Rahm Emanuel Announces Run for Chicago Mayor, War on Gang Members
Rahm Emanuel made it official today. He's running for Mayor of Chicago. His website is up and running. His first action after setting up his FB page and website: embarking on "listening tour" across Chicago.
Who are among Rahm's first intended victims?
To be the city we want to be, we can't have gangbangers taking the lives of our schoolchildren.
Gang leaders don't target children, nor do they condone their killing, according to Tio Hardiman, director of CeaseFire Illinois, which works to prevent neighborhood violence. He probably knows a lot more about the subject than Rahm.
I'd like to hear Rahm promise some innovative juvenile justice programs and programs designed to assist at-risk kids in finding alternatives to gangs. Instead, he's promising more of a crackdown, which is as sure to fail as the war on drugs.
Here's Rahm's stance on issues while in Congress. [More...]
A little more on CeaseFire, from the New York Times:
CeaseFire, a program that treats street shootings as an epidemic similar to an outbreak of the flu, is one such unconventional approach. The group employs community members as intelligence sources on brewing conflicts. Before a dispute can erupt into violence, CeaseFire dispatches resolution specialists to intervene and help ease tensions.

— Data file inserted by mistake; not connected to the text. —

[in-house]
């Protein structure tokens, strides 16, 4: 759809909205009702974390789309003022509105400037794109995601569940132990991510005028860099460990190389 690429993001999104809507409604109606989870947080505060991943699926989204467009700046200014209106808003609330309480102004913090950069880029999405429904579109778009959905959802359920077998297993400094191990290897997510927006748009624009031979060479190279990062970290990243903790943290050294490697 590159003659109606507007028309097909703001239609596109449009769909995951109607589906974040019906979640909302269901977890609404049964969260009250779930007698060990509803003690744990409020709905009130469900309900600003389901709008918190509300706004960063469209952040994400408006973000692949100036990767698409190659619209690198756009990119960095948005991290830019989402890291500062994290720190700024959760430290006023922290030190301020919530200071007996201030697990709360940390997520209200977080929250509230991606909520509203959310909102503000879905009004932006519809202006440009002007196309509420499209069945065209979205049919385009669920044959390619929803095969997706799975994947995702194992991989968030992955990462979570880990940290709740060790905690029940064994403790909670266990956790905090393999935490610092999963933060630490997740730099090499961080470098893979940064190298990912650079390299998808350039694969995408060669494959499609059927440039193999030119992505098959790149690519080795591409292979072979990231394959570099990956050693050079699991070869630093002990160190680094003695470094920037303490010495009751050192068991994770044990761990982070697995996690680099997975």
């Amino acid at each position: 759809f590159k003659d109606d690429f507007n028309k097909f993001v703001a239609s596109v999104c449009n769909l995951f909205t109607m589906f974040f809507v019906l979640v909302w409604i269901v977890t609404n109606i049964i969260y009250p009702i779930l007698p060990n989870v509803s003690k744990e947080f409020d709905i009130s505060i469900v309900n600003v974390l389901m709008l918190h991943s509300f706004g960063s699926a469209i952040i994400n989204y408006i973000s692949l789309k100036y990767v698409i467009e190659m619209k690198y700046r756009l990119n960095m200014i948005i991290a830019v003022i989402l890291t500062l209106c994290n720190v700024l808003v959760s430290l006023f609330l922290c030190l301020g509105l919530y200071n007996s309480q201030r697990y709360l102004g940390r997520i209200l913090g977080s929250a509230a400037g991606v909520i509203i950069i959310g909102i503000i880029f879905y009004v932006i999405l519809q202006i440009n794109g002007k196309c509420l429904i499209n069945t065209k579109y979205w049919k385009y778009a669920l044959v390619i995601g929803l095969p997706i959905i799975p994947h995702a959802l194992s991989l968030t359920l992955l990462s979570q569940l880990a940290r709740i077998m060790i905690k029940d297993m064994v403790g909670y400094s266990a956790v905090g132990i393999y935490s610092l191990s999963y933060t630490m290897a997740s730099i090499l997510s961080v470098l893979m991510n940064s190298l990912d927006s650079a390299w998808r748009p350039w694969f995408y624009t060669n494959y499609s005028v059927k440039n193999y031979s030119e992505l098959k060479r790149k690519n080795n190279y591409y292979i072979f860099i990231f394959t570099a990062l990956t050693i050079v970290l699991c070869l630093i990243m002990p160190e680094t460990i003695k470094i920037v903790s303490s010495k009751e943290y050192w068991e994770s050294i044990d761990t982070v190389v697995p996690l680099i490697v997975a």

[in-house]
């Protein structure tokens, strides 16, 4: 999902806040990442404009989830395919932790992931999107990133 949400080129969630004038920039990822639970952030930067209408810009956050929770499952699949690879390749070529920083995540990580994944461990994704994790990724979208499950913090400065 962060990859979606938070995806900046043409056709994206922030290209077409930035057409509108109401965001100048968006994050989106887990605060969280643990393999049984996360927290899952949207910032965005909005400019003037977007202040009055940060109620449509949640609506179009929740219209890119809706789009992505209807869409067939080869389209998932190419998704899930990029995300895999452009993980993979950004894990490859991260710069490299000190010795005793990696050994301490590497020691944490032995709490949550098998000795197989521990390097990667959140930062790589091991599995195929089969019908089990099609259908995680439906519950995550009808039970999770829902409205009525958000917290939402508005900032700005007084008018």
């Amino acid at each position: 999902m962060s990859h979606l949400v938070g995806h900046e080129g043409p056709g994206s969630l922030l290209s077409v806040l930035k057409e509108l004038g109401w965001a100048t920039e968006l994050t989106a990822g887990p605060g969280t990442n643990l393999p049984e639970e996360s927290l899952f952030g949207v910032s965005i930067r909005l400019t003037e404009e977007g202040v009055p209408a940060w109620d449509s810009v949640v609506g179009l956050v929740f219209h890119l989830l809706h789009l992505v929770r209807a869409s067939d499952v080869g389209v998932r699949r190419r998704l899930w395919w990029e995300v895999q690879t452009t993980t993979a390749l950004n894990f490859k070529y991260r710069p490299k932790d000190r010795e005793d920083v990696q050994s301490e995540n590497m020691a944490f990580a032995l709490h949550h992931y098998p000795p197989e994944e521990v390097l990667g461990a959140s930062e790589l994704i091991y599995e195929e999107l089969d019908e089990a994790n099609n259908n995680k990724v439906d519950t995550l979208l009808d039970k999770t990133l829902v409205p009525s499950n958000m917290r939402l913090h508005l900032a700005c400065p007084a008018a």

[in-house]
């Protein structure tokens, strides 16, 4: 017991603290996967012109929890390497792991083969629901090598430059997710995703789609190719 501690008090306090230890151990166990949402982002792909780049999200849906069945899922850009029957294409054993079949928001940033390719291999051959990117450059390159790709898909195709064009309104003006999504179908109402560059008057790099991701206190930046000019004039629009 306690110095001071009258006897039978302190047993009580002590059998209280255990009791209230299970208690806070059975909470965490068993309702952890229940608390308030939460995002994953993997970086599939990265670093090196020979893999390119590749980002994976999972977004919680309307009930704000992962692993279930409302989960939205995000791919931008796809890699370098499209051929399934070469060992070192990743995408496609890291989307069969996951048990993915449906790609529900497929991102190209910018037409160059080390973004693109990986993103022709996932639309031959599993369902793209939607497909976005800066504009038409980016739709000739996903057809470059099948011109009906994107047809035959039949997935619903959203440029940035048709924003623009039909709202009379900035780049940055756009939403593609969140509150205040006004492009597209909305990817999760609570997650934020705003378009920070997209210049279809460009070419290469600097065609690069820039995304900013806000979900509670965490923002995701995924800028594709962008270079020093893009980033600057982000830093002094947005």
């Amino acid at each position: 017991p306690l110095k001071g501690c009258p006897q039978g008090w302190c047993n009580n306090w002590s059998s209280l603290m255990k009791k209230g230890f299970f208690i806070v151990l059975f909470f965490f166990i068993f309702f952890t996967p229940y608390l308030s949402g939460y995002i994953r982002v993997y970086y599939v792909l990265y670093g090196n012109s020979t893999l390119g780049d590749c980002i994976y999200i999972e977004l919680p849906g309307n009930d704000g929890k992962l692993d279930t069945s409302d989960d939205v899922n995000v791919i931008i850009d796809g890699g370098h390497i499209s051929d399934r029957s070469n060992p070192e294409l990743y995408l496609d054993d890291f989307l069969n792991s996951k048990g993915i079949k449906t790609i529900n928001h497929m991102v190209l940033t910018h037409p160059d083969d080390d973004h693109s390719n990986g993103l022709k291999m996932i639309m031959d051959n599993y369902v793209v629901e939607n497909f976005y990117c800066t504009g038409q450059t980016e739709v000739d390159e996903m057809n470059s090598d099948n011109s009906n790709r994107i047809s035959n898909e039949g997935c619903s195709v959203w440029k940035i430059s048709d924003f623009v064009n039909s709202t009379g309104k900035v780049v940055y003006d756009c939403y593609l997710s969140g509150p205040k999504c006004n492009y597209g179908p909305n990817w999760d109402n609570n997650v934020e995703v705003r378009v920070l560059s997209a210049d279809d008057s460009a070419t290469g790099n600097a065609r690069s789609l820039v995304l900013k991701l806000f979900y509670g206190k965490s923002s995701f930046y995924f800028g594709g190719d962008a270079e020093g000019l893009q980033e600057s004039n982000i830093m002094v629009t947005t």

The CeaseFire program was recently called a national model for violence reduction by the Department of Justice. Yet inconsistent state and local financial support has blunted the group’s impact, and low funding levels have limited the program’s use to just a handful of Chicago neighborhoods.
What should Rahm be looking at? Things like Youth PROMISE Action and support for the Youth PROMISE Act (Prison Reduction through Opportunities, Mentoring, Intervention, Support, and Education Act):
The Youth PROMISE Act (HR 1064/S 435) is bipartisan legislation that will give our communities the support and funding they need to effectively address youth violence issues. By specifically focusing on violence prevention and intervention strategies, this bill ensures we are funding programs that save lives and give every young person the opportunity to meet his or her potential.
(4) Investment in prevention and intervention programs for children and youth, including quality early childhood programs, comprehensive evidence-based school, after school, and summer school programs, mentoring programs, mental health and treatment programs, evidence-based job training programs, and alternative intervention programs, has been shown to lead to decreased youth arrests, decreased delinquency, lower recidivism, and greater financial savings from an educational, economic, social, and criminal justice perspective.
Introduced in 2009 by Rep. Bobby Scott (D-VA), the bill has 235 co-sponsors. Rahm is dangerously out of touch on this issue. The last thing Chicago needs is another crime-warrior.
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